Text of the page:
Full frontal and some ideas to improve conferences

Hermes lectures a rubber duck in front of some windows



The goodness: FullFrontal.

Full Frontal (FF) is a conference for web developers where Javascript is the core topic of discussion. I have attended this event at the start of November. A number of interesting topics such as “CSS3 animations with no Javascript”, “Javascript optimisation and compression on the browser side” or the soon to be released “ES6 Javascript engine” are brought to the stage and thoroughly presented. There were more presentations but I particularly recommend reading the slides provided for the ones mentioned above. The quality of the presentation and talks however just left me speechless: It delivered, oh yes it did.

Unlike other conferences I have been to before, this one was held in a movie theater in Brighton, a beautiful city during the summer, in the south of the United Kingdom.

The FullFrontal talks

I was lucky to be in the third row, the chairs were supercomfy and I really enjoyed being able to really be captured in awe by the presenters: Each presentation was announced with a little bit of humor by Remy Sharp, one of the organisers, who explained how he met the presenter and why he believed that particular person would fit the conference’s theme and layout.

I was particularly amazed by the young presenter, Andrew Nesbitt, (who now works at Github) that explored the possibilities of using NodeJS on robots.

He presented an Xbox-controlled lego mindstorm robot to dispense food to his rabbit, along with the Troll-o-copter, a NodeJS controlled quadcopter that uses the frontal camera to recognize human faces and applies the “troll-face” effect on them!

Also really impressed with the closing presentation by the legend Jeremy Keith, Time. I was speechless, a talk regarding the impact of time on the internet and our digital-connected future.

Conferences - what could be improved.

Like many other conferences the problem is that tickets are served by some online company and they just run out in matter of seconds, the Websummit’s launch party event (Have you read our blog about the websummit?) for example was sold out in 15 seconds. Surely there are a lot of people that are eager to get a ticket but is this system fair?

Lately I have seen more and more event managers release tickets in batches, once a week over a period of a couple of weeks preceding the event. This approach is more humane I find, everyone multiple chances to get a ticket. I also find quite inappropriate to have early-bird tickets and late-birds tickets. Late-bird tickets’ price is double or triple the amount of the early-bird one: Seriously not everyone knows about an event 5 months in advance!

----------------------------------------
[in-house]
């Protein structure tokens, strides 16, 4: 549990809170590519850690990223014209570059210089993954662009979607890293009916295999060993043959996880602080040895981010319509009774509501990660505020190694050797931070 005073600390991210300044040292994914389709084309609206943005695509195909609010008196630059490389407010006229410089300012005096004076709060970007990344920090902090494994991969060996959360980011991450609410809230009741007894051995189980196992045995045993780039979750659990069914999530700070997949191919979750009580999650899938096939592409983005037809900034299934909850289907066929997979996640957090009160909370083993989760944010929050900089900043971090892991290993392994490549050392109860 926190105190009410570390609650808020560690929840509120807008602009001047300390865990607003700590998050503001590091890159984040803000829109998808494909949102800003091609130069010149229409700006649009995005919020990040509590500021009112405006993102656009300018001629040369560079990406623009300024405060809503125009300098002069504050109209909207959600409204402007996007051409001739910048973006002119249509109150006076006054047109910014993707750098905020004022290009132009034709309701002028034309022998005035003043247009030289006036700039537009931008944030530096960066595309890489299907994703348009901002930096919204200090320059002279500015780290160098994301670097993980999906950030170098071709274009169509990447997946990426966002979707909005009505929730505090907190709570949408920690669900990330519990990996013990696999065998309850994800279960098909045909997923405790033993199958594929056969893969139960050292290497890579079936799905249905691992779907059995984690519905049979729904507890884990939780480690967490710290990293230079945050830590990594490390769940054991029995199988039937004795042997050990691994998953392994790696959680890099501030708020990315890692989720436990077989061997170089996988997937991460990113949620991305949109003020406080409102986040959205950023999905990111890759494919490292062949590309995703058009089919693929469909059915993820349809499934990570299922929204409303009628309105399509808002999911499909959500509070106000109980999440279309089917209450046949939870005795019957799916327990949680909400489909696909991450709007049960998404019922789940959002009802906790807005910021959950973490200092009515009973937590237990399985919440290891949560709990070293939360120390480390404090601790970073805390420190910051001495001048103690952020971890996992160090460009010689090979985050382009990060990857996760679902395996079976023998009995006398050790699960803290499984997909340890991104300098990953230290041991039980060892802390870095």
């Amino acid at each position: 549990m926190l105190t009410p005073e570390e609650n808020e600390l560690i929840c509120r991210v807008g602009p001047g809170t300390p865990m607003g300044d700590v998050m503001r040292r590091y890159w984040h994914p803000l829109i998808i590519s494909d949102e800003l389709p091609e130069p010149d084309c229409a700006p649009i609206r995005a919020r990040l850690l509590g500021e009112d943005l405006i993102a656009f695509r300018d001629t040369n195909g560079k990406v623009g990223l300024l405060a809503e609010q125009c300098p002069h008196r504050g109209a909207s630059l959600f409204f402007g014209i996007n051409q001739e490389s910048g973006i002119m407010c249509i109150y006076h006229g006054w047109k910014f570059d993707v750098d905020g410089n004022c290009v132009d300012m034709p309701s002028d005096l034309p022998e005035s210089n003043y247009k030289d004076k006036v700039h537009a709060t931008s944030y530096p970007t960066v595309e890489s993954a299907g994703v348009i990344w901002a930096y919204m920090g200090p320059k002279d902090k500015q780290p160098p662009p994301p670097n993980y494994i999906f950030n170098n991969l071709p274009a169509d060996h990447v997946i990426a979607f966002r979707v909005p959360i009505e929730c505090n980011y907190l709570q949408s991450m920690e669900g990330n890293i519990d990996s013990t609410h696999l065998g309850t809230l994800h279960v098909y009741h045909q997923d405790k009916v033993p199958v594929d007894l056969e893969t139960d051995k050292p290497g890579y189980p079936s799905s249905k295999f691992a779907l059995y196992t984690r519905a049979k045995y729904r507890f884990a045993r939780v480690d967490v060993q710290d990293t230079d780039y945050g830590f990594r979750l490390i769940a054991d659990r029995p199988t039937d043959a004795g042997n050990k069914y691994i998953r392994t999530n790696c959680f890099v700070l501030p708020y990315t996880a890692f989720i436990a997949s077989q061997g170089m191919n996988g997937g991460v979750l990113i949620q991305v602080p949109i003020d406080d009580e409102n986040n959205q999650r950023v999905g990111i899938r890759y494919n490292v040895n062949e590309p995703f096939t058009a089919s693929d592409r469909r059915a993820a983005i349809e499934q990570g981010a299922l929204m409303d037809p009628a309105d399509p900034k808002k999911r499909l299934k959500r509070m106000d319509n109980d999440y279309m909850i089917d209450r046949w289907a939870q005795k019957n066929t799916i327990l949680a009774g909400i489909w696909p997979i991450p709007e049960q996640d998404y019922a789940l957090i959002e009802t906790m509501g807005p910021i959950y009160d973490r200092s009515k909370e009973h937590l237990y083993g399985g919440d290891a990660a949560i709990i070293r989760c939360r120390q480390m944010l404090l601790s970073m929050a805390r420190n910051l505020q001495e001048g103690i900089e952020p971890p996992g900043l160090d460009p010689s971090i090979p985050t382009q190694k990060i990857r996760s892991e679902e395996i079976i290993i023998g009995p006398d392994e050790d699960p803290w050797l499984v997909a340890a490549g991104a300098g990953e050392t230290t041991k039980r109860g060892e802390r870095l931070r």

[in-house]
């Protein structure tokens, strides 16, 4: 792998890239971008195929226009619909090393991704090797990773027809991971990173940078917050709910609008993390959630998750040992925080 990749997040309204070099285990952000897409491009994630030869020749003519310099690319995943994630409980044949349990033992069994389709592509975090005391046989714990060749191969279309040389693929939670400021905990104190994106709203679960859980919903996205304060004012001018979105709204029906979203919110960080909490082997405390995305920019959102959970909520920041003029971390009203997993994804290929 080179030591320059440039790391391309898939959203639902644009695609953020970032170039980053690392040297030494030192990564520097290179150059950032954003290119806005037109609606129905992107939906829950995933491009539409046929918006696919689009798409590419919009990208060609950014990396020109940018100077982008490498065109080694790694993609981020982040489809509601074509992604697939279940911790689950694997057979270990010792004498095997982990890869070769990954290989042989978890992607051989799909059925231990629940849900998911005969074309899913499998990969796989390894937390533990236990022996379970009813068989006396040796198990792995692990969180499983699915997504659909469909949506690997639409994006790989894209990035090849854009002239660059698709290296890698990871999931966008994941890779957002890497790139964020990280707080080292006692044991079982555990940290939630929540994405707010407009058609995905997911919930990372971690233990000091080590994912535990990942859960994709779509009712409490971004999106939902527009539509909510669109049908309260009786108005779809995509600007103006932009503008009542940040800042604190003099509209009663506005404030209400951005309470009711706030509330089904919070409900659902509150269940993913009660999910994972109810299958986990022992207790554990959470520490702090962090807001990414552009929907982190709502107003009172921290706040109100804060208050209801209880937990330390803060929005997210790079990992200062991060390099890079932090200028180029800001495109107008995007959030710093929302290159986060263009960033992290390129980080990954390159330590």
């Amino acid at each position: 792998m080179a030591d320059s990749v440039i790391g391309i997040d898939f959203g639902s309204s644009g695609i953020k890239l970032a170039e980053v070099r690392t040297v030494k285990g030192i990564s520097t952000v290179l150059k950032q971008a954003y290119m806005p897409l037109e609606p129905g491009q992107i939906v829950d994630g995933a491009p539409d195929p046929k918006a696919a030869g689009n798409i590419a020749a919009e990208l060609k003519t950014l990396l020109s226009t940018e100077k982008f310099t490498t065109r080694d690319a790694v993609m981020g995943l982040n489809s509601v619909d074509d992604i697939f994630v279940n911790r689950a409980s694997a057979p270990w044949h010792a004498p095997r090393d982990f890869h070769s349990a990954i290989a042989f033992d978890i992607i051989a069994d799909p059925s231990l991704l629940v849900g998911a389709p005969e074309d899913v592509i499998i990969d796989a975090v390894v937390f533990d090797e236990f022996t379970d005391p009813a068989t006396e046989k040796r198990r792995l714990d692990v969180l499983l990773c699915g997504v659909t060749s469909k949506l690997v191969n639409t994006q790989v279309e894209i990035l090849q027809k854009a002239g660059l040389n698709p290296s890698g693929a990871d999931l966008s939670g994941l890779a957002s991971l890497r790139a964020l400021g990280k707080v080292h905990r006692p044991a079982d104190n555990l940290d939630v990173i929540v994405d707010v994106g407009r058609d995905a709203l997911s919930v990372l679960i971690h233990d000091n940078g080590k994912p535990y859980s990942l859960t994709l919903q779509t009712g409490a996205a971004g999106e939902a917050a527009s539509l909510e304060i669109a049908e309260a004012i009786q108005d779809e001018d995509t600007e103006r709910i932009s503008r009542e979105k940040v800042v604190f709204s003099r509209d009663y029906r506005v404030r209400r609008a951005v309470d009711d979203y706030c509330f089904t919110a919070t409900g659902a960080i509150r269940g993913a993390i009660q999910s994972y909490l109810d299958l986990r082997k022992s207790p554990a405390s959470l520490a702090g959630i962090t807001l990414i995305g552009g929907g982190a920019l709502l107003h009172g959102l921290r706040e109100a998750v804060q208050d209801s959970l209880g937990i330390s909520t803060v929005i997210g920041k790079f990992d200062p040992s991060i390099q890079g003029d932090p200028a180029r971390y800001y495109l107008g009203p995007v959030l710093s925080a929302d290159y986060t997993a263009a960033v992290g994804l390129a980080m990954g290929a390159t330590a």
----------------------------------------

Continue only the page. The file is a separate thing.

Legacy data

I would also want to raise another issue.

With the price I have been paying to attend some of these conferences, I am expecting there should be at least some kind of video/media coverage at the event. This allows people to go back and be able to view what they’ve missed and, of course, the great talks. Not immediately, but do have that media out there.

Not everyone does this, releasing and sharing content, I really think it is a shame. Back in the days there were scribes that would “transcribe” the “knowledge acquired” so that it could be passed on to our future generations. Nowadays everyone just tweets. It’s not possible to pass on knowledge with some tweets: They’re too volatile.

This is where videotaping can really help, and like the FullFrontal talk on “Time” taught us even that could is volatile.

Most people upload to YouTube or similar, what if YouTube decides to shut down. Unrealistic but..never say never, especially considering the average lifespan of Google services is 4 years .

Thankfully at the FullFrontal conference, everything was taped and I am looking forward to see those videos on-line very soon, this way I can pass them on to my friends. That will give them a feeling for what they’ve missed out on; hopefully convince them to come with me next year. Many arrive from all over the world and decide to gather up and discuss the fantastic world of Javascript: This year was my first time at FF and I loved it, I will surely go back next year if I manage to get a ticket. And if they run out, I’ll pray for YouTube feeds!

Addendum: The full audio for the conference is now live for streaming and downloading

Orlando is a Developer Evangelist for Mailjet in the UK and Nordics, he regularly blogs on here and if you want to follow his journey feel free to follow him on twitter

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